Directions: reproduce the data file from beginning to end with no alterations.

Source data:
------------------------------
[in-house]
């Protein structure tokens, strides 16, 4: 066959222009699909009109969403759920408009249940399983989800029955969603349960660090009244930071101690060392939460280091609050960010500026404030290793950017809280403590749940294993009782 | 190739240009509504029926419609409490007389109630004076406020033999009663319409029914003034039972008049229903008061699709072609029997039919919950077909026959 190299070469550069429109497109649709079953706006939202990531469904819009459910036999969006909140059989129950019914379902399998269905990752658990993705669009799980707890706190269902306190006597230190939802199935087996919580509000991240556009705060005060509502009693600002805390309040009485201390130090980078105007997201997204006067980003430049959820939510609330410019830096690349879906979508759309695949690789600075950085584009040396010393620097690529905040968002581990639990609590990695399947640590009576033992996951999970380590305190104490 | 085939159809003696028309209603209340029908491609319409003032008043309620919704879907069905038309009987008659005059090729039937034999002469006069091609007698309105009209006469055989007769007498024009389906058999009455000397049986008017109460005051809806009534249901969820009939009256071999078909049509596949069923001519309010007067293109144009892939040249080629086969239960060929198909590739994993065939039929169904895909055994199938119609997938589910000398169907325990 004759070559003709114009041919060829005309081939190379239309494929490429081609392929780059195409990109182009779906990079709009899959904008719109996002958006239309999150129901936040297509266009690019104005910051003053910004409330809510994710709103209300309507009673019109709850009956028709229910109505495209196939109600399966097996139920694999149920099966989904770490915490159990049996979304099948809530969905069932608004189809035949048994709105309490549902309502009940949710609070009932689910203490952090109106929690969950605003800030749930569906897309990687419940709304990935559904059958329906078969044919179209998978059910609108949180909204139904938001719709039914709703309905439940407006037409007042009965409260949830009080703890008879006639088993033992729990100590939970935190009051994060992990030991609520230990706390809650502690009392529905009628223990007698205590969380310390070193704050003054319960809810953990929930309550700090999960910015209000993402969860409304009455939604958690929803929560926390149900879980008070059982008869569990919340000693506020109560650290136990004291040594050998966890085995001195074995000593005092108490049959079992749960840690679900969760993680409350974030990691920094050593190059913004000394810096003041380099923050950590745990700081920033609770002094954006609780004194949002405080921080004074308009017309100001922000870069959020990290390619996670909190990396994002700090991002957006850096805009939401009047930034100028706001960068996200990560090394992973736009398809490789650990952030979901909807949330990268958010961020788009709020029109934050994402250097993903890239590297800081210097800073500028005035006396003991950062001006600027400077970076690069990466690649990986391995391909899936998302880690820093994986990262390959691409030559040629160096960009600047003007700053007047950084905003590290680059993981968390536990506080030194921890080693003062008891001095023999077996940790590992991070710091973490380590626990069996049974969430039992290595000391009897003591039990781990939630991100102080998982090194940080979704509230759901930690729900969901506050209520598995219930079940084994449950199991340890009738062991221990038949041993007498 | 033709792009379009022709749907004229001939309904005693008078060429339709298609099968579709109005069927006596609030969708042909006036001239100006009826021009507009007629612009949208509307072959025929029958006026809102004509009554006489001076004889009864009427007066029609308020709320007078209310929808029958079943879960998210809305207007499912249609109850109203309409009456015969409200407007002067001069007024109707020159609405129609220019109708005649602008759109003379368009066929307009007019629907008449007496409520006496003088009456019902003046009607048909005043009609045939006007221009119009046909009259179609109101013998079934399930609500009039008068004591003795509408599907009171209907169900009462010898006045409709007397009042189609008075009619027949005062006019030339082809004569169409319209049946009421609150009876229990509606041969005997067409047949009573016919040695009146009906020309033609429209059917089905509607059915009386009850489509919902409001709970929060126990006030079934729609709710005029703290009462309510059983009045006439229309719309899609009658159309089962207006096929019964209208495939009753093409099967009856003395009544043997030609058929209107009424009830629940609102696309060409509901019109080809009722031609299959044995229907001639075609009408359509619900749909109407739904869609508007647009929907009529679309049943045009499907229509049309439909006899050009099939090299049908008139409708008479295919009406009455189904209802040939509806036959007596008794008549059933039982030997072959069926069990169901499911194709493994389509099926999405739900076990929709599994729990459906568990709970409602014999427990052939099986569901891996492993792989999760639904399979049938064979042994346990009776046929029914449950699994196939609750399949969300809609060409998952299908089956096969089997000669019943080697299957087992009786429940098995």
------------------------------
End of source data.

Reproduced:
[in-house]
């Protein structure tokens, strides 16, 4: 066959222009699909009109969403759920408009249940399983989800029955969603349960660090009244930071101690060392939460280091609050960010500026404030290793950017809280403590749940294993009782 | 190739240009509504029926419609409490007389109630004076406020033999009663319409029914003034039972008049229903008061699709072609029997039919919950077909026959 190299070469550069429109497109649709079953706006939202990531469904819009459910036999969006909140059989129950019914379902399998269905990752658990993705669009799980707890706190269902306190006597230190939802199935087996919580509000991240556009705060005060509502009693600002805390309040009485201390130090980078105007997201997204006067980003430049959820939510609330410019830096690349879906979508759309695949690789600075950085584009040396010393620097690529905040968002581990639990609590990695399947640590009576033992996951999970380590305190104490 | 085939159809003696028309209603209340029908491609319409003032008043309620919704879907069905038309009987008659005059090729039937034999002469006069091609007698309105009209006469055989007769007498024009389906058999009455000397049986008017109460005051809806009534249901969820009939009256071999078909049509596949069923001519309010007067293109144009892939040249080629086969239960060929198909590739994993065939039929169904895909055994199938119609997938589910000398169907325990 004759070559003709114009041919060829005309081939190379239309494929490429081609392929780059195409990109182009779906990079709009899959904008719109996002958006239309999150129901936040297509266009690019104005910051003053910004409330809510994710709103209300309507009673019109709850009956028709229910109505495209196939109600399966097996139920694999149920099966989904770490915490159990049996979304099948809530969905069932608004189809035949048994709105309490549902309502009940949710609070009932689910203490952090109106929690969950605003800030749930569906897309990687419940709304990935559904059958329906078969044919179209998978059910609108949180909204139904938001719709039914709703309905439940407006037409007042009965409260949830009080703890008879006639088993033992729990100590939970935190009051994060992990030991609520230990706390809650502690009392529905009628223990007698205590969380310390070193704050003054319960809810953990929930309550700090999960910015209000993402969860409304009455939604958690929803929560926390149900879980008070059982008869569990919340000693506020109560650290136990004291040594050998966890085995001195074995000593005092108490049959079992749960840690679900969760993680409350974030990691920094050593190059913004000394810096003041380099923050950590745990700081920033609770002094954006609780004194949002405080921080004074308009017309100001922000870069959020990290390619996670909190990396994002700090991002957006850096805009939401009047930034100028706001960068996200990560090394992973736009398809490789650990952030979901909807949330990268958010961020788009709020029109934050994402250097993903890239590297800081210097800073500028005035006396003991950062001006600027400077970076690069990466690649990986391995391909899936998302880690820093994986990262390959691409030559040629160096960009600047003007700053007047950084905003590290680059993981968390536990506080030194921890080693003062008891001095023999077996940790590992991070710091973490380590626990069996049974969430039992290595000391009897003591039990781990939630991100102080998982090194940080979704509230759901930690729900969901506050209520598995219930079940084994449950199991340890009738062991221990038949041993007498 | 033709792009379009022709749907004229001939309904005693008078060429339709298609099968579709109005069927006596609030969708042909006036001239100006009826021009507009007629612009949208509307072959025929029958006026809102004509009554006489001076004889009864009427007066029609308020709320007078209310929808029958079943879960998210809305207007499912249609109850109203309409009456015969409200407007002067001069007024109707020159609405129609220019109708005649602008759109003379368009066929307009007019629907008449007496409520006496003088009456019902003046009607048909005043009609045939006007221009119009046909009259179609109101013998079934399930609500009039008068004591003795509408599907009171209907169900009462010898006045409709007397009042189609008075009619027949005062006019030339082809004569169409319209049946009421609150009876229990509606041969005997067409047949009573016919040695009146009906020309033609429209059917089905509607059915009386009850489509919902409001709970929060126990006030079934729609709710005029703290009462309510059983009045006439229309719309899609009658159309089962207006096929019964209208495939009753093409099967009856003395009544043997030609058929209107009424009830629940609102696309060409509901019109080809009722031609299959044995229907001639075609009408359509619900749909109407739904869609508007647009929907009529679309049943045009499907229509049309439909006899050009099939090299049908008139409708008479295919009406009455189904209802040939509806036959007596008794008549059933039982030997072959069926069990169901499911194709493994389509099926999405739900076990929709599994729990459906568990709970409602014999427990052939099986569901891996492993792989999760639904399979049938064979042994346990009776046929029914449950699994196939609750399949969300809609060409998952299908089956096969089997000669019943080697299957087992009786429940098995």